Living Fa’a Somoa: Hospitality and Family Rule
By Kent E St. John
[Editor’s note: Independent Samoa is just to the east of American Samoa, an unincorporated territory of the United States.]
I felt like a Lilliputian upon arrival in Apia on Samoa, a little man in a world of giants. Some of the world’s best rugby players and football players are Samoan.
During my exploration I found that giant warm hearts beat in the Samoans; hospitality and family rule, and have for centuries.
Samoa always plays things its own way, perhaps the reason that it was where Polynesians first established independence from European colonization.
To this day they maintain a traditional lifestyle and the land is under their control, unlike many others such as Hawaii or Tahiti.
If a beachfront high-rise is your thing, then Samoa may not be. If culture coupled with blue lagoons and waterfalls and empty beaches is to your liking, Samoa is a perfect match — days of exploration and nights of fresh seafood on a beach under the stars. As you pass villages, waves and smiles follow — truly a day in a South Pacific paradise.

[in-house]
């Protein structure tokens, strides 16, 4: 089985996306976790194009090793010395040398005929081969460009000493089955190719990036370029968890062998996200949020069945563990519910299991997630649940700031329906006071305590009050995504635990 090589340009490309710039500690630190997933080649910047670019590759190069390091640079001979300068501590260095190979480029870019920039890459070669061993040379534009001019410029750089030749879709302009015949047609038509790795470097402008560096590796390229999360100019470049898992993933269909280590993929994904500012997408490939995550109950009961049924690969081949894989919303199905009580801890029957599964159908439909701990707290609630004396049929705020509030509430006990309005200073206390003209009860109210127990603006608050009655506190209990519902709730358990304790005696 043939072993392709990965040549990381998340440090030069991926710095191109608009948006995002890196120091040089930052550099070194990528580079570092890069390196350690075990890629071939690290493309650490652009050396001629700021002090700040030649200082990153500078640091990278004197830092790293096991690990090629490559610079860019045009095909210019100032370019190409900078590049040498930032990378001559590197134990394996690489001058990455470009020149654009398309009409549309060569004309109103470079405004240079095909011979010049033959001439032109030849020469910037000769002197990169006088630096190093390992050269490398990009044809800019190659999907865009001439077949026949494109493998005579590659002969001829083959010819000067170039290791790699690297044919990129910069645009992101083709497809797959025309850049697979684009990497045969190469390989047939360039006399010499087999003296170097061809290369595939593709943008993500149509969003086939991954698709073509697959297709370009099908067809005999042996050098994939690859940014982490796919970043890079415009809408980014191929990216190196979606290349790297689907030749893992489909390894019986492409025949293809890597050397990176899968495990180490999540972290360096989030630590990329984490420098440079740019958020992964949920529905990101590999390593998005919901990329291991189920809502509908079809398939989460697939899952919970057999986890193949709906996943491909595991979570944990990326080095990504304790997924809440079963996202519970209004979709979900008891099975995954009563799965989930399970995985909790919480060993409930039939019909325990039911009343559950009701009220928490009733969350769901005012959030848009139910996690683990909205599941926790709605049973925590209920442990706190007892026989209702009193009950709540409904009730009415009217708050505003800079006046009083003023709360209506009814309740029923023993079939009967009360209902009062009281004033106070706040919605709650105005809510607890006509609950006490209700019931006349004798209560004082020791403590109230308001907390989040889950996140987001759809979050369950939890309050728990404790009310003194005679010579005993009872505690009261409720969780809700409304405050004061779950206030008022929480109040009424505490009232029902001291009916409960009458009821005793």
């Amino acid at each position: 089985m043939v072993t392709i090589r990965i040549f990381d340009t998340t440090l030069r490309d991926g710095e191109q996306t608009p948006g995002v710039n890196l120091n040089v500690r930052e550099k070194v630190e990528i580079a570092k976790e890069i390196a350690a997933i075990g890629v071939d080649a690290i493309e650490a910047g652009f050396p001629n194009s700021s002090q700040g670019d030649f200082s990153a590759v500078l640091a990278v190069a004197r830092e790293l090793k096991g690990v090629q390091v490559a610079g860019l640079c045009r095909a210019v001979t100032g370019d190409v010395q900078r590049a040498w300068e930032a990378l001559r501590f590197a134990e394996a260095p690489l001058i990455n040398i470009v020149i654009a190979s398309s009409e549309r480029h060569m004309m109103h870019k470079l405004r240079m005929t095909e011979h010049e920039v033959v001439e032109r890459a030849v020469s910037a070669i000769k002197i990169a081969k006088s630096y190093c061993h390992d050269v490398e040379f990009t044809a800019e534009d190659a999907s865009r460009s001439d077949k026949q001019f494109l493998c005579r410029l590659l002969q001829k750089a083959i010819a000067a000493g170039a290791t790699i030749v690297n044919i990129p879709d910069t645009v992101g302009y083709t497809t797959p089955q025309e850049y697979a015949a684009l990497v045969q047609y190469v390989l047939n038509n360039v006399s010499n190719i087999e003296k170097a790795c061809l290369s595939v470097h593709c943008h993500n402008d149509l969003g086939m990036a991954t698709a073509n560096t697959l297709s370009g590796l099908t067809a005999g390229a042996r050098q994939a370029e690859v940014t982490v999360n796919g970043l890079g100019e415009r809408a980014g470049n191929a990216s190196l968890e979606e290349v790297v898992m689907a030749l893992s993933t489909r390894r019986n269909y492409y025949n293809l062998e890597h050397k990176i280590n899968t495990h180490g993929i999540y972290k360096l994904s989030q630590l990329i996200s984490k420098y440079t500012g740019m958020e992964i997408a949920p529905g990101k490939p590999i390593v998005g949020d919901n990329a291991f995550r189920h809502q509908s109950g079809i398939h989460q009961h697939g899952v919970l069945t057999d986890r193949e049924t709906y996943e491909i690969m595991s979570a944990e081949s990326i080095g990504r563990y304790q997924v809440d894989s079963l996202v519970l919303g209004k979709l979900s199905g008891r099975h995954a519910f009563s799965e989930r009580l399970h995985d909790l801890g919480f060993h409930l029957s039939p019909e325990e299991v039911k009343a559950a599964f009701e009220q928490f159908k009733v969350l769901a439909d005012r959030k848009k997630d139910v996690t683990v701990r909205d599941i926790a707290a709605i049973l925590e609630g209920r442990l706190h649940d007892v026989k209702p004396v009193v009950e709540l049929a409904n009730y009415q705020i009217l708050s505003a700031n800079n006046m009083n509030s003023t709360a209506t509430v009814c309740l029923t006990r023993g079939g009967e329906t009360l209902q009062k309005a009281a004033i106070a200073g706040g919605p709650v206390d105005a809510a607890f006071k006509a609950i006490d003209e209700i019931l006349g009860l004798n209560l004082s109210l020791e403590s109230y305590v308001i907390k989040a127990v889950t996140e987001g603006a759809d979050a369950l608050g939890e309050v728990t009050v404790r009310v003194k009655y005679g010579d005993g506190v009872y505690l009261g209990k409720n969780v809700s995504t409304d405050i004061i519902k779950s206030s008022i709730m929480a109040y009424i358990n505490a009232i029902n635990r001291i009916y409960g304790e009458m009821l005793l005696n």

Bloody Mary’s Bloody Good
On my arrival to Samoa, I headed to Apia, the capital on the Island of Upolu and the legendary Aggie Grey’s Hotel, a place opened by Aggie in 1933. The hotel was once the old British Club but gained fame as a club for American servicemen during WWII.
Today the mix of old and new is perfect and I was greeted by Aggie’s daughter, who over the course of my stay would regale me with stories of past visitors such as James Michener and Bill Holden.
In fact Michener wrote, “I find it quite the pleasure that one hotel in the South Pacific, in which I spent many fruitful hours, now has a room which bears my name… Aggie Grey’s in Samoa.”